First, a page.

The Multinational Monitor


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Plant Shuts Down in Ohio

Caterpillar Contemplates Move to Korea

by Tim Shorrock

"We're furious."

That's how one official of the United Auto Workers responded to the news that Caterpillar Tractor Company may shift production away from its Mentor, Ohio factory to South Korea.

Workers at the Mentor lift truck plant, who have been on strike over concession demands since October 1, were told by management that their factory would be closed as part of a Caterpillar plan to restructure its world-wide tractor operations. Further use of the Ohio plant, Caterpillar said, was "under study."

But according to a report in the Wall Street Journal, Caterpillar is close to signing an accord with Daewoo Corporation, one of South Korea's largest conglomerates, for production of the lift trucks. Caterpillar officials have met with Daewoo representatives several times in the last two months, the Journal reported.

A Caterpillar spokesperson contacted by Multinational Monitor denied any deal had been made.

"No Korean company has been identified," says Steve Newhouse, Caterpillar's in-house expert on tractor production. "We have talked with a number of companies," he added, "but right now there's no commitment. It's pure speculation."

Newhouse confirms that Caterpillar's Mentor plant will be "discontinued" and that the company has been negotiating with "foreign sources." In addition to the possible move to Korea, Caterpillar has announced it will produce lift trucks at a modern plant at Leicester, England, built in 1976.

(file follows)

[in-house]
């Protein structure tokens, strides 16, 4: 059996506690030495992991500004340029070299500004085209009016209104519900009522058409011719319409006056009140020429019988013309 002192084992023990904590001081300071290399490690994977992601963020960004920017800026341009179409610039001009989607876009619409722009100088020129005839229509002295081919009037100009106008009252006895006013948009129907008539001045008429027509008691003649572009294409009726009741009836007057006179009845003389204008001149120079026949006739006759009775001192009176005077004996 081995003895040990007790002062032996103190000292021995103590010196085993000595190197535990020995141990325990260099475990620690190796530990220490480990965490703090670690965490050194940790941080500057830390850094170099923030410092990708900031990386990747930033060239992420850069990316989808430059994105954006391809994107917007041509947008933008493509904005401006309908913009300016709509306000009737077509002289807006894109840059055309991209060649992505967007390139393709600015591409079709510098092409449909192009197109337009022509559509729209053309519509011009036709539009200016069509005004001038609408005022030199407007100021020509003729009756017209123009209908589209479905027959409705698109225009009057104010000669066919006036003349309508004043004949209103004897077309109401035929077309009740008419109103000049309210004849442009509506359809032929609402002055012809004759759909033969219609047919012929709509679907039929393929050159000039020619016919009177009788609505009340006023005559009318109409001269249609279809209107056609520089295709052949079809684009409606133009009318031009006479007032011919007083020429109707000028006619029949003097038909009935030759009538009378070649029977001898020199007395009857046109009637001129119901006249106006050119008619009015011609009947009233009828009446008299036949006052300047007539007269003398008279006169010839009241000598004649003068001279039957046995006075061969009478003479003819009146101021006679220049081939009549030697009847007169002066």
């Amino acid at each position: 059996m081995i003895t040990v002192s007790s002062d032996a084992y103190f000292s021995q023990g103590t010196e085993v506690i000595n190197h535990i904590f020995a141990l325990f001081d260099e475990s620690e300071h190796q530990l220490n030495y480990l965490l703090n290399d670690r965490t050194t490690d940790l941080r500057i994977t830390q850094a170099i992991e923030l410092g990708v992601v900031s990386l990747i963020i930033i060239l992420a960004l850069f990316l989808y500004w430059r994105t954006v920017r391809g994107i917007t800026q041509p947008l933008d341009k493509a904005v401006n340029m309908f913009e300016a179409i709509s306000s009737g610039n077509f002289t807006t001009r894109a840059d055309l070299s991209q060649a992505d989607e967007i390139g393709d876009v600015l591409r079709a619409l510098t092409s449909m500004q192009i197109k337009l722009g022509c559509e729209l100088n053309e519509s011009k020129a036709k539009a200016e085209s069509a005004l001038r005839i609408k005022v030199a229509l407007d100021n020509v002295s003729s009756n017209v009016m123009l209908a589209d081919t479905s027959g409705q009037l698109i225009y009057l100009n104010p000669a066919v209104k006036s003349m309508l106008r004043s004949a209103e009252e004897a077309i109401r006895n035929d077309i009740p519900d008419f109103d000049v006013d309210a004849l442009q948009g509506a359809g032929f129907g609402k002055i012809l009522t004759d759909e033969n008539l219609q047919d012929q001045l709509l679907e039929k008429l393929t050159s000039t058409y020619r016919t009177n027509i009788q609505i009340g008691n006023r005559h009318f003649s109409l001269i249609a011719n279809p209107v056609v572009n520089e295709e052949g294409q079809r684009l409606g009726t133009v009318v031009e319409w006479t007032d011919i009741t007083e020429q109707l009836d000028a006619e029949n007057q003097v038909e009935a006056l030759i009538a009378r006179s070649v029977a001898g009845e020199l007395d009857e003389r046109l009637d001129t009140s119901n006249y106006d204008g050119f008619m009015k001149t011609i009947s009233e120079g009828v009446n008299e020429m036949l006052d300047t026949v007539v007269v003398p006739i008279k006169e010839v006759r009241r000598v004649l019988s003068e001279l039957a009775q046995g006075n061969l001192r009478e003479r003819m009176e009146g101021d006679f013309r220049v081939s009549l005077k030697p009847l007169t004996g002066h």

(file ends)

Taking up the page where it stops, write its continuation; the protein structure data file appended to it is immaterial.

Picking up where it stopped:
The closure of the Mentor plant will mean the loss of 1,700 jobs, the UAW official says. Caterpillar had record profits in 1981 of $579 million. In 1982, the company faces its first full-year loss in 50 years, as the entire earth-moving equipment industry is in decline during the recession.

The UAW spokesperson claims Caterpillar is moving to take advantage of poor working conditions abroad. "They feel they can get it done cheaper in Korea, where labor costs are more competitive," he says. "That's because there's no union in the industry over there. It's a totalitarian country."

Caterpillar's overture to Korea is also significant because the move involves the transferring of heavy industry. "Companies have moved to Hong Kong and Korea a lot in the past, but mostly in light industry," says the union official. "But it's fairly recent in heavy industry."

In the last several years, South Korea has been trying to shift from its dependence on light industry such as textiles to heavier, more advanced sectors, such as automobiles.

Last spring, the Korean commerce minister travelled to the U.S. and proposed that Korean companies produce auto parts for U.S. companies. The Korean minister said such an arrangement would help the U.S. "reindustrialize" and "thereby help improve overall American industrial competitiveness," according to a report in the Korea Herald. Daewoo already produces automobiles in Korea under an agreement with General Motors.

"We're not only in a death struggle with the company," says the UAW official. "This is part of a pattern of dismantling America's industrial structure.

This report was written by Tim Shorrock, who next month will become the editor of Multinational Monitor.

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